Little Food Books | Bleader

Thursday, December 10, 2009

Little Food Books

Posted By on 12.10.09 at 11:51 AM

Sign up for our newsletters Subscribe

This week I wrote about five tombstone-size food books released just in time for the holidays. Here I want to point out some smaller, perhaps lower-profile books that are just as worthy of attention:


Encyclopedia of Pasta
Oretta Zanini de Vita
(University of California Press)
Three hundred and ten pasta shapes from Abbotta Pezziende to Zumari, identified by ingredients, method, aliases, how served, region, and history and etymology.
These falloni ("big phalluses"), typical food of the hill towns that once surrounded the lake, have no precise recipe: each housewife made them with whatever greens grew in the countryside and along the streams.


The Master Cheesemakers of Wisconsin
Becca Dilley & James Norton
(University of Wisconsin Press)
Profiles of 43 of 44 active graduates of Wisconsin's 15-year Master Cheesemaking Program. Serves as an encyclopedia and road map to many of the larger cheese makers to our north—not a retiring bunch at all.
I'll make Limburger, just leave my Limburger alone. If somebody else comes in and says, 'I'm gonna make Limburger," we will have a battle.


Best Food Writing 2009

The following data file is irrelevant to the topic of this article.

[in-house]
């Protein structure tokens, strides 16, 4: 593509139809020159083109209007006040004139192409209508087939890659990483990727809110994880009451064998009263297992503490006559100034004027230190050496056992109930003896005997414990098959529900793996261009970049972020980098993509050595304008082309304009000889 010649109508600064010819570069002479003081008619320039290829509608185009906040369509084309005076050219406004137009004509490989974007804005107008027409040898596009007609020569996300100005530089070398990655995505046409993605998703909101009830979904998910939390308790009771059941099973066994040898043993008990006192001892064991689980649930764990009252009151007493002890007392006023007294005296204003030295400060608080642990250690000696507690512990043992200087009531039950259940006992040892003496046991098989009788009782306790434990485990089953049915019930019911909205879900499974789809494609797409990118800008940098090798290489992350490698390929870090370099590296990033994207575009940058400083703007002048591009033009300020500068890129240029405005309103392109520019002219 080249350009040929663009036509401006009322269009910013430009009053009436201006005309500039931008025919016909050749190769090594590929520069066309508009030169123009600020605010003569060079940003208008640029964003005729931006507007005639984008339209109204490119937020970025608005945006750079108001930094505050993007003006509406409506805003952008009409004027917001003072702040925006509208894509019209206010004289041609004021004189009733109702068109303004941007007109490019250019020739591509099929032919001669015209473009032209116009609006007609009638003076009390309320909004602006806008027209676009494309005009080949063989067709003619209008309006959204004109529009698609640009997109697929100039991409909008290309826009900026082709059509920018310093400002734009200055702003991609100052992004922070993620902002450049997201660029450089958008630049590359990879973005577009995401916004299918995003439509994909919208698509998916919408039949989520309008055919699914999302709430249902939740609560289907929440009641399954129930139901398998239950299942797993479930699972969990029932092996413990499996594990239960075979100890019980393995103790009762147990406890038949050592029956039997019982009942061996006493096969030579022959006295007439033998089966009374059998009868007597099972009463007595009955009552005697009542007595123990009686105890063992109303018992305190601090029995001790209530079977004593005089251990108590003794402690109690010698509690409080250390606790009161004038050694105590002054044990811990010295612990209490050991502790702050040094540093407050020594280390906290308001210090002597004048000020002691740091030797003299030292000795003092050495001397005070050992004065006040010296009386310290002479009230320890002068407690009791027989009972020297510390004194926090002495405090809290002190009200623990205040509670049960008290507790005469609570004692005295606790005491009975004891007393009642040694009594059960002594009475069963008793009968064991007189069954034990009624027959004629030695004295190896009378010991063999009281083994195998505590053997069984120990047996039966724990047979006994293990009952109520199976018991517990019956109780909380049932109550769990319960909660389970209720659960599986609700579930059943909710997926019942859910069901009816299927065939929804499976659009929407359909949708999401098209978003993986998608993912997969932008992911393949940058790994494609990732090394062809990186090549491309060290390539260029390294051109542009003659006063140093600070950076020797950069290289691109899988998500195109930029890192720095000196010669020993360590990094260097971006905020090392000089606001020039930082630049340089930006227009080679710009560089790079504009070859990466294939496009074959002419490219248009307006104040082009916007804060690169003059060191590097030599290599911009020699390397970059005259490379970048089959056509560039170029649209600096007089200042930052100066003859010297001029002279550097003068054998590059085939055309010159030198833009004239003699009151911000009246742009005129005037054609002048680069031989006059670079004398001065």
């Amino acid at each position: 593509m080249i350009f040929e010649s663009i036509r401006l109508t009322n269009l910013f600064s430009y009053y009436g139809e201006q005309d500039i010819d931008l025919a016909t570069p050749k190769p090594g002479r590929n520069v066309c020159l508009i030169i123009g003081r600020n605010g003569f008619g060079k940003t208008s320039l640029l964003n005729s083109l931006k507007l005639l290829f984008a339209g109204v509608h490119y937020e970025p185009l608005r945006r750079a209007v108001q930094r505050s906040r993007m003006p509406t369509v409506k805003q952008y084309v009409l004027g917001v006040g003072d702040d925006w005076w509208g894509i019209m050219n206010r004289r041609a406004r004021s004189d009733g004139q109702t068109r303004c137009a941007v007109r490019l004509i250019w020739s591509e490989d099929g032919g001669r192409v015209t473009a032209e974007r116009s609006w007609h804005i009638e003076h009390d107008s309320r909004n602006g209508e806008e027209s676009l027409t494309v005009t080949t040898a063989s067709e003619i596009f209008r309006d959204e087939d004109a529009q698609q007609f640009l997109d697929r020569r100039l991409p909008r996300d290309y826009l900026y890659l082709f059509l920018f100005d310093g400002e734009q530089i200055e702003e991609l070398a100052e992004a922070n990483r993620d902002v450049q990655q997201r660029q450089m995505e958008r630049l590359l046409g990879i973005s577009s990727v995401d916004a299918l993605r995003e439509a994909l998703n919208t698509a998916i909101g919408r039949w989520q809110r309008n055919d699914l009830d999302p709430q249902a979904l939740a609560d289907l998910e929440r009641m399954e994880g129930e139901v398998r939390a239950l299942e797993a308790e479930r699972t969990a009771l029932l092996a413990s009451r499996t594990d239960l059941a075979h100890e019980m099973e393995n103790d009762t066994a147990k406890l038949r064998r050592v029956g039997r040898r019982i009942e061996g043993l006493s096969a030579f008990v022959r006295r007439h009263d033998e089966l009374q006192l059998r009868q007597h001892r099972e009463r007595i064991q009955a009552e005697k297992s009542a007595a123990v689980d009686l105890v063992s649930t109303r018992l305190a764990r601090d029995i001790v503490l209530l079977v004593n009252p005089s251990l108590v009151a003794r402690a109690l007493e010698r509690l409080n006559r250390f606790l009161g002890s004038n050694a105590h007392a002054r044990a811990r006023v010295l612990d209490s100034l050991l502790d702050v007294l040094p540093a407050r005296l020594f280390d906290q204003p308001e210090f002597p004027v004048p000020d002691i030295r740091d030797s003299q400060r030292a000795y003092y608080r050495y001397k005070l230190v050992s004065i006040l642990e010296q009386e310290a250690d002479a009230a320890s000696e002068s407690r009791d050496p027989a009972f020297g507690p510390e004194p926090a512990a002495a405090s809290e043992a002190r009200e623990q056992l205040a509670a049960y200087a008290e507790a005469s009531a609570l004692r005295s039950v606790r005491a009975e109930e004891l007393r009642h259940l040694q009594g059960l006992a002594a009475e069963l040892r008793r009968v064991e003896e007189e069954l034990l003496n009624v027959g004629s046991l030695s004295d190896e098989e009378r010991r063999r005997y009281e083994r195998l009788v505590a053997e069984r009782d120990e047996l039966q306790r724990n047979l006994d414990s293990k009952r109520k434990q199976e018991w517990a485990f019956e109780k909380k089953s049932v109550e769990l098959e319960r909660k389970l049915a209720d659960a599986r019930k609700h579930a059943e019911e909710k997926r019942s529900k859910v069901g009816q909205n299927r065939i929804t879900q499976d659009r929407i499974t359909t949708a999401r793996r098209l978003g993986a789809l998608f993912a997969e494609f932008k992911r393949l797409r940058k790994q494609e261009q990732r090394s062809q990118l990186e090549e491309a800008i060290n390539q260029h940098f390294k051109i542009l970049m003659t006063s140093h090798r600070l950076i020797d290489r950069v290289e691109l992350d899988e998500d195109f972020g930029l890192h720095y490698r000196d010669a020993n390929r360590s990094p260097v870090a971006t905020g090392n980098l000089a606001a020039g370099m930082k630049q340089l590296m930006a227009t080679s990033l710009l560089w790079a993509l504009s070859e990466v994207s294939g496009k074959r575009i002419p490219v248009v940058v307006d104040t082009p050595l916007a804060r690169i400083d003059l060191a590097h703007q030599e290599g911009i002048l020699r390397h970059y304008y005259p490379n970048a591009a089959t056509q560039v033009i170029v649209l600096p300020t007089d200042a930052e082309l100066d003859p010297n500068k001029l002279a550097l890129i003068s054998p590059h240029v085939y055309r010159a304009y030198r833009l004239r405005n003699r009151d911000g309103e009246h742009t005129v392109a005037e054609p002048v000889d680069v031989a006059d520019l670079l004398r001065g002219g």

Holly Hughes, editor
(Da Capo)
Fifty short articles on everything from oversize portions to raw-food controversies to the taquerias of Mexico City. Includes pieces by Trib reporters Mark Caro and Monica Eng.
. . . discussing the fatal "death cap" mushroom, two ounces of which make a fatal dose, he remarked, people who have eaten it and survived said it tastes really good.


The New Oxford Book of Food Plants
J.G. Vaughan and C.A. Geissler
(Oxford University Press)
Gorgeously detailed full-color scientific illustrations with highly detailed botanical information on everything from grains to legumes to oilseeds to citrus fruits to grapes to stimulants to seaweeds to fungi.
. . .toxicity can occur in unusual circumstances, such as in the Netherlands during the food shortages of the Second World War, when tulip bulbs were eaten as a famine food. Their high concentration of oestrogens resulted in abnormalities of the menstrual cycle in women.


Field Guide to Candy

Anita Chu
Following Quirk's compact guides to meat, seafood, cocktails, and others, pastry chef Chu's offers more than 100 recipes including mochi, burfi, gummy bears, and mendiants.
By the 1840s , taffy-pulling parties were common social events. Young courting couples used the excuse of pulling candy to spend time in close proximity.

Tags: , , , , , , ,


Subscribe to this thread:

Add a comment

More by Mike Sula

Agenda Teaser

Torche, Eye Flys, RLYR Empty Bottle
November 15
Performing Arts
Big Fish Greenhouse Theater Center
September 29

The Bleader Archive

Popular Stories